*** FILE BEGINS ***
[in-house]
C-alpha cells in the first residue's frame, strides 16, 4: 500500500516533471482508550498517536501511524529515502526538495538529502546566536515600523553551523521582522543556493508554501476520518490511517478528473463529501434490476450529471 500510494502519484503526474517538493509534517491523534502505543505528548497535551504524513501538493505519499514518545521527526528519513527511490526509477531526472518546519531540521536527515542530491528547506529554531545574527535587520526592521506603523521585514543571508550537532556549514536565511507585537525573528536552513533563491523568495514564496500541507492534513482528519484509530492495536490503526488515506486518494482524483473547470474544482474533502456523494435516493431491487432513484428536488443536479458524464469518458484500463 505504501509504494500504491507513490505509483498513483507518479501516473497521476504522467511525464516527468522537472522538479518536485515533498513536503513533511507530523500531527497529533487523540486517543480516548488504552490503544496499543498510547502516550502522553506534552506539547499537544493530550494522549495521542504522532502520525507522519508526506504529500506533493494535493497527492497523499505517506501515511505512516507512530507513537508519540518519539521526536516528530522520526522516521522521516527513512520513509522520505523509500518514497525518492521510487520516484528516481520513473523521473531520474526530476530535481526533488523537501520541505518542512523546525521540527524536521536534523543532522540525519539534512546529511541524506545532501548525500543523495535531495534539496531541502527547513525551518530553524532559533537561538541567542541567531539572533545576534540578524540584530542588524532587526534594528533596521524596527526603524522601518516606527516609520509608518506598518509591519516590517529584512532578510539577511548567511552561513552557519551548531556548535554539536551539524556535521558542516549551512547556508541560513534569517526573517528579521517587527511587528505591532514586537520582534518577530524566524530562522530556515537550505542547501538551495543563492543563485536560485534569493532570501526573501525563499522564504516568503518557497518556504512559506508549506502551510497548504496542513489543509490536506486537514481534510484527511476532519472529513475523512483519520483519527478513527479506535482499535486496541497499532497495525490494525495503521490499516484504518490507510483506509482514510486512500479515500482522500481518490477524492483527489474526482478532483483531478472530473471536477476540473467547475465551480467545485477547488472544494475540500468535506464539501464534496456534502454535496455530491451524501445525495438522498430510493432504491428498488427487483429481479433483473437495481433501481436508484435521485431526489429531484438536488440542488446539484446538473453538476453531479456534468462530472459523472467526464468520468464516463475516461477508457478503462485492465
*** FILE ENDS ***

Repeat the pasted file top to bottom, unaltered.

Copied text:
[in-house]
C-alpha cells in the first residue's frame, strides 16, 4: 500500500516533471482508550498517536501511524529515502526538495538529502546566536515600523553551523521582522543556493508554501476520518490511517478528473463529501434490476450529471 500510494502519484503526474517538493509534517491523534502505543505528548497535551504524513501538493505519499514518545521527526528519513527511490526509477531526472518546519531540521536527515542530491528547506529554531545574527535587520526592521506603523521585514543571508550537532556549514536565511507585537525573528536552513533563491523568495514564496500541507492534513482528519484509530492495536490503526488515506486518494482524483473547470474544482474533502456523494435516493431491487432513484428536488443536479458524464469518458484500463 505504501509504494500504491507513490505509483498513483507518479501516473497521476504522467511525464516527468522537472522538479518536485515533498513536503513533511507530523500531527497529533487523540486517543480516548488504552490503544496499543498510547502516550502522553506534552506539547499537544493530550494522549495521542504522532502520525507522519508526506504529500506533493494535493497527492497523499505517506501515511505512516507512530507513537508519540518519539521526536516528530522520526522516521522521516527513512520513509522520505523509500518514497525518492521510487520516484528516481520513473523521473531520474526530476530535481526533488523537501520541505518542512523546525521540527524536521536534523543532522540525519539534512546529511541524506545532501548525500543523495535531495534539496531541502527547513525551518530553524532559533537561538541567542541567531539572533545576534540578524540584530542588524532587526534594528533596521524596527526603524522601518516606527516609520509608518506598518509591519516590517529584512532578510539577511548567511552561513552557519551548531556548535554539536551539524556535521558542516549551512547556508541560513534569517526573517528579521517587527511587528505591532514586537520582534518577530524566524530562522530556515537550505542547501538551495543563492543563485536560485534569493532570501526573501525563499522564504516568503518557497518556504512559506508549506502551510497548504496542513489543509490536506486537514481534510484527511476532519472529513475523512483519520483519527478513527479506535482499535486496541497499532497495525490494525495503521490499516484504518490507510483506509482514510486512500479515500482522500481518490477524492483527489474526482478532483483531478472530473471536477476540473467547475465551480467545485477547488472544494475540500468535506464539501464534496456534502454535496455530491451524501445525495438522498430510493432504491428498488427487483429481479433483473437495481433501481436508484435521485431526489429531484438536488440542488446539484446538473453538476453531479456534468462530472459523472467526464468520468464516463475516461477508457478503462485492465